Black tar heroin use explains lower HIV levels among injection drug users in the Western U.S.

By Jeff Sheehy

UCSF researchers have found that use of black tar heroin by injection drug users in West Coast cities accounts for a dramatically lower percentage of IDUs in these locations who are infected with HIV.  The finding is based on comparison to East Coast cities, where powder heroin is commonly used.

“In the early 1990s, about 40 percent of IDUs in New York City were HIV-infected, while only about four percent of IDUs in Los Angeles were infected with HIV. Yet in both cities, about 25 percent of gay men were HIV-infected.  The solution to this discrepancy is found in the distribution and use of black tar heroin and is due to its unique chemical properties,” said the study’s lead author, Daniel H. Ciccarone, MD, MPH, assistant professor in the UCSF departments of family and community medicine and of anthropology, history and social medicine.

The study, published in the December 2003 issue of Substance Use & Misuse, examined data from the Drug Enforcement Agency (DEA) on the predominant types of heroin used in 20 US cities from 1990 to 1993. This data was compared with estimates published in the American Journal of Public Health in 1996 of the percentages of both IDUs and gay men infected with HIV in the same cities during the same time frame.

In cities west of the Mississippi, black tar heroin - a dark, gummy, resinous substance from Mexico - is the type of heroin predominately available.  On the East Coast, white and light brown powder heroin from South Asia and South America is the type predominately available.  Study findings showed the percentage of IDUs infected with HIV was sharply lower in cities where black tar heroin use predominated compared to cities where powder heroin use predominated, a pattern that was not mirrored in the percentages of HIV-infected gay men.

Using ethnographic, clinical, epidemiological, and laboratory data, researchers determined that black tar use by IDUs could lead to less HIV transmission. First, before injecting black tar heroin, it must be heated to about 165 degrees F, according to research done elsewhere. This temperature is sufficient for killing the HIV virus, which limits the likelihood of HIV transmission through sharing of drug preparation paraphernalia, according to the UCSF researchers.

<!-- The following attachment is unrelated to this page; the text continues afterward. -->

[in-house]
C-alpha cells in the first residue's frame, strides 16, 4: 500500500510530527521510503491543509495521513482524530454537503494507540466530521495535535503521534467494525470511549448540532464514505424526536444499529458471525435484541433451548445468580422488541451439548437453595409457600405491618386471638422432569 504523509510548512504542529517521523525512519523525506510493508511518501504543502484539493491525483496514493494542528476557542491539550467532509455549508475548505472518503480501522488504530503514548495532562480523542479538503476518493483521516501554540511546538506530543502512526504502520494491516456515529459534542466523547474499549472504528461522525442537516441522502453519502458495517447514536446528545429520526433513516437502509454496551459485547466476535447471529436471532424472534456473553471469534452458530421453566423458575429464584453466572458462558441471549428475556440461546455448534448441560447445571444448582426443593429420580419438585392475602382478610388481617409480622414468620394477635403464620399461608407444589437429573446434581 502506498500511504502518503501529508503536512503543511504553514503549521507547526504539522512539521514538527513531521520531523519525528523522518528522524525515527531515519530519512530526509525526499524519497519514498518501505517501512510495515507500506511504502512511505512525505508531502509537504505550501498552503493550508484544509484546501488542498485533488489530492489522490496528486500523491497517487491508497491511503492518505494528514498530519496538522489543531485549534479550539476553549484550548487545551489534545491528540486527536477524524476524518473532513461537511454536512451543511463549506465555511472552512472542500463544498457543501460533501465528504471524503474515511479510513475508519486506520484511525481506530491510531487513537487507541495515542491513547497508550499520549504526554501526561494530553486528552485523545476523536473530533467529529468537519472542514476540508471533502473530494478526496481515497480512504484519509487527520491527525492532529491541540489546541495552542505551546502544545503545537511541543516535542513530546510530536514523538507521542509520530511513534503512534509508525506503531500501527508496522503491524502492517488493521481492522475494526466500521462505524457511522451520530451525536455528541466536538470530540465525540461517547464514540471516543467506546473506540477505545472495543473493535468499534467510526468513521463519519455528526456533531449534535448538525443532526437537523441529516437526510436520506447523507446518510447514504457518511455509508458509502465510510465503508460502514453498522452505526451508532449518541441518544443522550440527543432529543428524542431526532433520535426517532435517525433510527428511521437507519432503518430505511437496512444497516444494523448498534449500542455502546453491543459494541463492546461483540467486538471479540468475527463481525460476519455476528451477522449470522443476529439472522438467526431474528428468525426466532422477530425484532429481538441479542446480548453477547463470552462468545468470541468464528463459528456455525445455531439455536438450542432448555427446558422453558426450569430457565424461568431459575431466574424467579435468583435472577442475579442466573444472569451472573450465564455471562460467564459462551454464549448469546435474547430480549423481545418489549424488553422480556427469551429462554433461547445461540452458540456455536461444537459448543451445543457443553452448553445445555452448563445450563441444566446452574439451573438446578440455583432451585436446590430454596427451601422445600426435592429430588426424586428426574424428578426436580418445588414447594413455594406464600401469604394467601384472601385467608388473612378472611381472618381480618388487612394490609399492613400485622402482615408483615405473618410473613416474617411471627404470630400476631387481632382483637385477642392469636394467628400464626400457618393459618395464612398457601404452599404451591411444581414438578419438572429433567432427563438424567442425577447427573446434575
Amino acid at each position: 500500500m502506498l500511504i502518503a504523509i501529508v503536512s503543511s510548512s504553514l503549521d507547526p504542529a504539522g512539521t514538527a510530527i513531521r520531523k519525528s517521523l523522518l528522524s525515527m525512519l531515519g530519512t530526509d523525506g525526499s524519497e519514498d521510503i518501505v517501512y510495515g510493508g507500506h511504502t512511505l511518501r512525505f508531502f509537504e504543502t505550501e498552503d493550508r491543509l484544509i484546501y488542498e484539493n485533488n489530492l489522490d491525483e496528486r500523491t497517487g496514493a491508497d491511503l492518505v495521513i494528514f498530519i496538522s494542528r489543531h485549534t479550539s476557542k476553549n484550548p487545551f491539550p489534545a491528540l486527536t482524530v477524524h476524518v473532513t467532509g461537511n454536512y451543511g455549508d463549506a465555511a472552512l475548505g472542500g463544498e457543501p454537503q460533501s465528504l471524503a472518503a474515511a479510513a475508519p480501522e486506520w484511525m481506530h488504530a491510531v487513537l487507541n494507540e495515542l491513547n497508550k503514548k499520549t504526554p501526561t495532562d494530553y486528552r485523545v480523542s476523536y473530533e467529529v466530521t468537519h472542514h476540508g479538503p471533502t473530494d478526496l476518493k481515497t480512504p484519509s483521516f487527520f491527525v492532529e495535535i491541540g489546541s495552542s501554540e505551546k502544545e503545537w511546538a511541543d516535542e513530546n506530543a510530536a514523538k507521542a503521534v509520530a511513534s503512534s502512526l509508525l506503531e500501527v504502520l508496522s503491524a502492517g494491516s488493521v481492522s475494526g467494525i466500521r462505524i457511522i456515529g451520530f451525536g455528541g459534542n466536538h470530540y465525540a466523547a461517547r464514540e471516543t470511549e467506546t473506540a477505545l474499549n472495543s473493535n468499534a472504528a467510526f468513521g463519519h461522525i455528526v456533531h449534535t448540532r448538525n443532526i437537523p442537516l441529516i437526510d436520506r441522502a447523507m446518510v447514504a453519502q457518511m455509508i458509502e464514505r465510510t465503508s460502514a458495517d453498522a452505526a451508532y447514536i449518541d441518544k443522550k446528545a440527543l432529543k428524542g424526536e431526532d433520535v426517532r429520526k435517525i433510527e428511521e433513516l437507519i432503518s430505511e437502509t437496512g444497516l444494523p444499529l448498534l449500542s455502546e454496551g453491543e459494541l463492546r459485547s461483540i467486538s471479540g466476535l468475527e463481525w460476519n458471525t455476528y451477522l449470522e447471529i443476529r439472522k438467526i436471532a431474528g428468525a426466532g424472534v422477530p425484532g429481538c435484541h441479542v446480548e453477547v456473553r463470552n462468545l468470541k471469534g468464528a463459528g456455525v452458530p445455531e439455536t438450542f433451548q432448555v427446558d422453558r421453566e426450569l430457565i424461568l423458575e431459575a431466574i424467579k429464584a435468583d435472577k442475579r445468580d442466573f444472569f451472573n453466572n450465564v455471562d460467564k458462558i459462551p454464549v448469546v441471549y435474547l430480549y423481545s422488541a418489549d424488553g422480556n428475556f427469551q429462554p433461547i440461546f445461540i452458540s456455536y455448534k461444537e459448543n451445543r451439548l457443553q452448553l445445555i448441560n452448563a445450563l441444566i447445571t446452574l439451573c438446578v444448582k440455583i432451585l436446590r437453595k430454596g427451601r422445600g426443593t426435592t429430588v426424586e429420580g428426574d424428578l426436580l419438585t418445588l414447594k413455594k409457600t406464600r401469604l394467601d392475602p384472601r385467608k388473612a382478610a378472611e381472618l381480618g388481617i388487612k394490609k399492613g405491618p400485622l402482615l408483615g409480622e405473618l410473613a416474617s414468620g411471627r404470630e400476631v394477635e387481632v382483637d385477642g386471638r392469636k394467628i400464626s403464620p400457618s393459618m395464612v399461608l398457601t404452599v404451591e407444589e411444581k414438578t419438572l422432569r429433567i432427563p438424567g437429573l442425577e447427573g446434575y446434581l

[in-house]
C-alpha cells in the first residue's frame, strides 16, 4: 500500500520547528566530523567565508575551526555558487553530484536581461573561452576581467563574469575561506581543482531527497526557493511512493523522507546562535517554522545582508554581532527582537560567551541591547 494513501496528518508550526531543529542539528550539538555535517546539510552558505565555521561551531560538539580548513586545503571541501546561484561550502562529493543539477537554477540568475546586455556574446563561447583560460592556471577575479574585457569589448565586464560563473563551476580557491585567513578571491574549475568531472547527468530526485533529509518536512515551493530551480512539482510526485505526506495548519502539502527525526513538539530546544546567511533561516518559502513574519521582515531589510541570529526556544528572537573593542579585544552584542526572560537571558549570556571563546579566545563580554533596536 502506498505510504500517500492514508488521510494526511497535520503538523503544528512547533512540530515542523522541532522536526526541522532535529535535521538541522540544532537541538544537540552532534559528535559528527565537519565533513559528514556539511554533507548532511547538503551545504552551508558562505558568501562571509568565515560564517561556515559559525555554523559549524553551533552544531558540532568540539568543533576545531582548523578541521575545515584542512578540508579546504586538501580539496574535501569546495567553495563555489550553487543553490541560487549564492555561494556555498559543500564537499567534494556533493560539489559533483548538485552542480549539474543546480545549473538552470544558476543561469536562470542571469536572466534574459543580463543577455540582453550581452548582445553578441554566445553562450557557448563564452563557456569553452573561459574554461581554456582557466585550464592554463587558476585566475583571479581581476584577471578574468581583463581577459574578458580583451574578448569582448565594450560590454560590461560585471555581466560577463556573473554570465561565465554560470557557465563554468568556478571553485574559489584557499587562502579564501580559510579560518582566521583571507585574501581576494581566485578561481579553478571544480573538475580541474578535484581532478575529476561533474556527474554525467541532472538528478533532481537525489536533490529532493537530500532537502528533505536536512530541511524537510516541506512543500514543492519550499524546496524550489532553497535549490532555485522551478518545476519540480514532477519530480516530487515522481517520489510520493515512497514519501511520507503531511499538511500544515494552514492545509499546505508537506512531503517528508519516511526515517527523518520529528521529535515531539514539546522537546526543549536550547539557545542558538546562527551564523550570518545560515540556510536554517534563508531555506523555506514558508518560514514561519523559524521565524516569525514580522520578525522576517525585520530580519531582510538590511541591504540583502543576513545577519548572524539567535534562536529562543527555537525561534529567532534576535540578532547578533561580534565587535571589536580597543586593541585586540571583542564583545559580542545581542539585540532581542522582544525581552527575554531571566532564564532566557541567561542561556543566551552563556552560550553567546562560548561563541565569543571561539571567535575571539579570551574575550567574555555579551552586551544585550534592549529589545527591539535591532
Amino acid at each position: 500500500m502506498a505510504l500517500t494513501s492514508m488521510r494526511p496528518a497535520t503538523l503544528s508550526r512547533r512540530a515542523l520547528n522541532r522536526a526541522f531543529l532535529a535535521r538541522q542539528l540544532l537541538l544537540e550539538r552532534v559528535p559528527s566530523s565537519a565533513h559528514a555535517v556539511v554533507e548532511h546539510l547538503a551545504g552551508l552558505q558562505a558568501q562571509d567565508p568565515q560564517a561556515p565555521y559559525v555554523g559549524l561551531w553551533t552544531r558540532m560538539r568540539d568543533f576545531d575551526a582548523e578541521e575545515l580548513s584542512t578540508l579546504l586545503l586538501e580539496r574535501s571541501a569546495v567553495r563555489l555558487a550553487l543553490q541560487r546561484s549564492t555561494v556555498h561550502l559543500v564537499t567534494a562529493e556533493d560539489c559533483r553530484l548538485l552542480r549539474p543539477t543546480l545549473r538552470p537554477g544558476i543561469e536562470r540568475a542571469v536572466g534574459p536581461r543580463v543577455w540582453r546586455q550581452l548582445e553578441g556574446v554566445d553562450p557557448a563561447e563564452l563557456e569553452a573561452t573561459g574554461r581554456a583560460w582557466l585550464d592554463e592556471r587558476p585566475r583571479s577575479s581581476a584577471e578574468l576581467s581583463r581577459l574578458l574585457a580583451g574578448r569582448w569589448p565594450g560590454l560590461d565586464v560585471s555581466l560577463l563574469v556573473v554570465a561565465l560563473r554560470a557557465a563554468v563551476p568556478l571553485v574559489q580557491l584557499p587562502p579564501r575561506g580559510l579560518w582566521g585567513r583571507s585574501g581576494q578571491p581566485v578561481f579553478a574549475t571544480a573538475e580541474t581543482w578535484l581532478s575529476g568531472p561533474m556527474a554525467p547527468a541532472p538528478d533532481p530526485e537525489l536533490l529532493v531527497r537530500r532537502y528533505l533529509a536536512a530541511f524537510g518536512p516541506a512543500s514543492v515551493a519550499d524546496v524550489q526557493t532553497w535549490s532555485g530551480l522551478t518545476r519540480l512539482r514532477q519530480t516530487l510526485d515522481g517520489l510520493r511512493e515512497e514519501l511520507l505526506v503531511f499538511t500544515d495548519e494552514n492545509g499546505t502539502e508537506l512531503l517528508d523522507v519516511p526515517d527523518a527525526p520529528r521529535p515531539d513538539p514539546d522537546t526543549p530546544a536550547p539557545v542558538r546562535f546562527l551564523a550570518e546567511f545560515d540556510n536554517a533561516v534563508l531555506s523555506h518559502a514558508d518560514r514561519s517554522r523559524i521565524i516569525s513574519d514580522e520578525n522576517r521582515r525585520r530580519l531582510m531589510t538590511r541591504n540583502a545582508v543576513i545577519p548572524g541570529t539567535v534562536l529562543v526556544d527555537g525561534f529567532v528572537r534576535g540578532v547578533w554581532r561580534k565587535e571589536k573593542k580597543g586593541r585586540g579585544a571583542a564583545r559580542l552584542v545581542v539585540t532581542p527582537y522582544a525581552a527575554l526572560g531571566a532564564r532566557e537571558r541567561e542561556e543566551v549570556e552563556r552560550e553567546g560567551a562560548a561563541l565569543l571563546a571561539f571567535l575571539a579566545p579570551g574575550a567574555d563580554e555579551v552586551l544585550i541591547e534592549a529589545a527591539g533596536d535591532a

In addition, black tar heroin clogs syringes, they note. Frequent rinsing and flushing is required, reducing the amount of residual blood and HIV virus present.

“In California, injectors are constantly complaining that their needles clog. They almost always rinse their syringes immediately after shooting up in order to keep them from jamming.  The grounds of shooting encampments and the walls of shooting galleries are wet from the water that they squirt through their used needles.  This is not the case in New York, where white powder heroin does not ‘gum up’ needles.  Laboratory studies have shown that rinsing syringes copiously with water works well to clean out HIV,” said the study’s co-author, Philippe Bourgois, PhD, professor and chair of the UCSF Department of Anthropology, History, and Social Medicine.

Moreover, using gummy black tar heroin ruins syringes, leading to increased turnover of syringes. “Black tar injectors rarely report using a single syringe more than five times, while powder heroin users claim many more uses out of their syringes,” said Ciccarone.

The study also noted that injecting black tar heroin leads rapidly to venous sclerosis - a condition that results in the loss of veins for injection sites. Thus, black tar heroin users are much quicker to move to subcutaneous and intramuscular injecting. Studies have shown that these are not as efficient as venous injection for transmitting HIV.

“We believe that we have solved this longstanding epidemiological puzzle thanks to multidisciplinary science and data from the DEA on the types and distribution patterns of heroin. This data is valuable to public health authorities.  Consider that if powder heroin were to become more widely available on the West Coast, public health agencies would need to prepare for the possibility that currently successful interventions to prevent HIV transmission among IDUs may lose much of their effectiveness,” said Ciccarone.

“Likewise, while black tar heroin use becoming predominate on the East Coast may positively affect HIV transmission rates among IDUs, public health officials will need to be aware in order to prepare for the different risks associated with its use.  The increased intramuscular injecting associated with black tar heroin use leads to higher rates of abscesses, wound botulism, tetanus, gas gangrene, and necrotizing fasciitis.  In fact, soft tissue infections are the number one medical/surgical admission at San Francisco General Hospital,” said Ciccarone.

Funding for this study was provided by the National Institute on Drug Abuse.